Reflections from the International Women’s Day

Tuesday, 08 March 2016 1250 Views 0 Comments


On the 8th day of March every year, we celebrate the social, economic and cultural strides women have made in a world that is still skewed against women’s development, career advancement and general development. On this day as well, we shine a spotlight on the suffering and struggles that women around the world face, especially in the developing countries of Africa, Asia and the Middle East.
As it is, women find it hard enough to succeed without the added burden of conflict. While wars and conflict affect both men and women alike, women have been known to suffer more adverse effects due to their added vulnerability. According to the Human Rights Watch World Report of 2015 on neighboring Somalia, the warring parties in the long running conflict continue to kill, displace and wound civilians. It also goes on to say that internally displaced women and girls remain vulnerable to rape by armed men which unbelievably includes Somali government soldiers as well as militia members.
The report also goes ahead to say that in some instances, due to stinging poverty and desperation, the women would accept humanitarian aid including food and medicine in exchange for sex, an unfortunate consequence of years and years of painfully slow or almost no development due to war.
Fast forward to the largest humanitarian crisis in the world as we speak. Syria. According to the UNHCR, since the beginning of the Syrian conflict in 2011 reports have revealed persistent patterns of gender based violence (GBV) perpetrated by the regime, and opposition.
Syrian women have been exposed to arbitrary detention, sexual violence amongst other atrocities. In ISIS controlled areas of Syria atrocities committed against women include rape, murder, enforced marriages, sexual violence and slavery amongst other inhumane acts.
The common factor in each of the two conflicts is the fact that women are suffering at the hands of their oppressors and what you would think would be their benefactors.
Throughout history women and children have borne the worst brunt of any form of conflict, the Rwandese Genocide of 1994 where up to half a million women were raped, sexually mutilated or murdered, the Holocaust, Libya, The Congo, Burundi. The list goes on and on.
More and more women however are taking up active roles to protect and safeguard their interests. The meteoric rise of feminist movements, most visible in online social media platforms is just one of the many ways women are reclaiming power, and championing for safer, more enabling environments for themselves.

“women are taking proactive approaches towards achieving gender parity, and creating solutions to problems that have for a long time been looked at from one lens”

Media portrayal of women in conflict has oftentimes painted them as helpless and vulnerable which is in most instances true, however it should not be lost on the world that we have women working tirelessly towards ending conflict and improving conditions for women in their respective countries. Malala Yousafzai has been the poster child of the war against the Taliban’s oppression of women in Pakistan, Dishani Jayaweera in Sri Lanka, women led interventions in Zimbabwe, Liberia, Kenya represent a more empowered female community taking the lead and showing their communities the way.
From gender forums to street activism to government lobbying, women are taking proactive approaches towards achieving gender parity, and creating solutions to problems that have for a long time been looked at from one lens.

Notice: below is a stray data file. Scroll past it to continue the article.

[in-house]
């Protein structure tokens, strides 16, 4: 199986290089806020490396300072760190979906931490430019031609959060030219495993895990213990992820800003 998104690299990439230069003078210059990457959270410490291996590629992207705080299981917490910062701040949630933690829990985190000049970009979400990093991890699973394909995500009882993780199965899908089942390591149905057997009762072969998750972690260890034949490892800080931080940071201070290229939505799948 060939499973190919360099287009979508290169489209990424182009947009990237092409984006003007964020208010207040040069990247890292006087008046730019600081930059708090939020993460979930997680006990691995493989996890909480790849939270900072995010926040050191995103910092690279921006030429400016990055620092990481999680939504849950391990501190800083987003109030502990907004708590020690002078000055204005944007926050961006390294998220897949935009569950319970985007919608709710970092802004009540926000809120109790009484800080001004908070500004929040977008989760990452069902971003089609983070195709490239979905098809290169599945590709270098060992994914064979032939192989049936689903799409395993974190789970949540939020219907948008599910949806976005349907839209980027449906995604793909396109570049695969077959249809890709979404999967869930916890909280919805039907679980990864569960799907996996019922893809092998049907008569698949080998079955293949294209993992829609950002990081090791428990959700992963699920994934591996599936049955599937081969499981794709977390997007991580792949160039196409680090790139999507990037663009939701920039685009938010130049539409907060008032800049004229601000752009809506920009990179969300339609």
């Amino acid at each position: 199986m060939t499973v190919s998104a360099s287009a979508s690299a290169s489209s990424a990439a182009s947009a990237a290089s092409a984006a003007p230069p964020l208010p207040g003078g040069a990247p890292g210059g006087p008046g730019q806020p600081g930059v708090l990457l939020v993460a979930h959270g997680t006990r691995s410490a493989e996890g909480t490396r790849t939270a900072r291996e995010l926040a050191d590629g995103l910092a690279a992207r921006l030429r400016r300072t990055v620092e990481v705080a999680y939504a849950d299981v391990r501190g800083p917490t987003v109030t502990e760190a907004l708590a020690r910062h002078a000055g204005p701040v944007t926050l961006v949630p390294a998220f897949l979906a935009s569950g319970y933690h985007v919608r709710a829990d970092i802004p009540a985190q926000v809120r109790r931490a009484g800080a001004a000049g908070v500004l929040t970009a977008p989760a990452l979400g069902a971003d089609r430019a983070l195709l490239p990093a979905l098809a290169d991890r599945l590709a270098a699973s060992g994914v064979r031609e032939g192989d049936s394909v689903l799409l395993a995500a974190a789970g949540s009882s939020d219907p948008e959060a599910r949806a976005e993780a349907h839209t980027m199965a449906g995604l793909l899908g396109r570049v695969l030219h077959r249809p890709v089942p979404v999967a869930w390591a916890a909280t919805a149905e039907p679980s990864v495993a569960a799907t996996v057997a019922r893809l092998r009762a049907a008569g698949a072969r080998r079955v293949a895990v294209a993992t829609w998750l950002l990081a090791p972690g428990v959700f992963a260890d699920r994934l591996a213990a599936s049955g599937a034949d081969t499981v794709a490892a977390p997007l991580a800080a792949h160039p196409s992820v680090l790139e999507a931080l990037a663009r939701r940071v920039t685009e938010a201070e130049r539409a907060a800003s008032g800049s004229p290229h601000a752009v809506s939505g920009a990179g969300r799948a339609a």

8 August 2011. El Fasher: Deputy Joint Special Representative (Political), Ms. Aichatou Mindaoudou, visits Kutum (North Darfur) for the RSA National Women's Day. She attended the celebrations by the South African troops and visited the Maternity Hospital. Photo by Albert Gonzalez Farran - UNAMID

8 August 2011. El Fasher: Deputy Joint Special Representative (Political), Ms. Aichatou Mindaoudou, visits Kutum (North Darfur) for the RSA National Women’s Day. She attended the celebrations by the South African troops and visited the Maternity Hospital. Photo by Albert Gonzalez Farran – UNAMID

In Africa, the Women Peace and Security Network Africa (WIPSEN-Africa) describes itself as a women-focused, women-led Pan African Non-Governmental Organization whose core mandate is to promote women’s participation and leadership in peace and security governance in Africa in accordance with The United Nations Security Council Resolution 1325 which requires member states to ensure the consideration of gender in Peace Building Processes.
As a follow-up to the adoption of the resolution 1325 by the UNSC in October 2000, the secretariat of the Global Study took a fifteen-year review and released a final study in 2015. The 420 page study is available for download in full at in language choices of English, Arabic or Spanish.An excerpt from the report points to a key set of principles around which the world should unite concerning peace and security.
Prevention of conflict must be the priority, not the use of force – Greater attention must be paid to the prevention of conflict, and the use of force must always be the last resort when all other options have failed. The Global Study emphasizes the importance of short term prevention measures such as early warning systems and intensified efforts at preemptive dialogue at the local, national and international levels. It also examines measures to address the root causes and structural drivers of conflict, such as exclusion, discrimination, attacks on dignity and structural inequality. These, along with measures dealing with the proliferation of small arms, violent masculinities and climate change should also be implemented.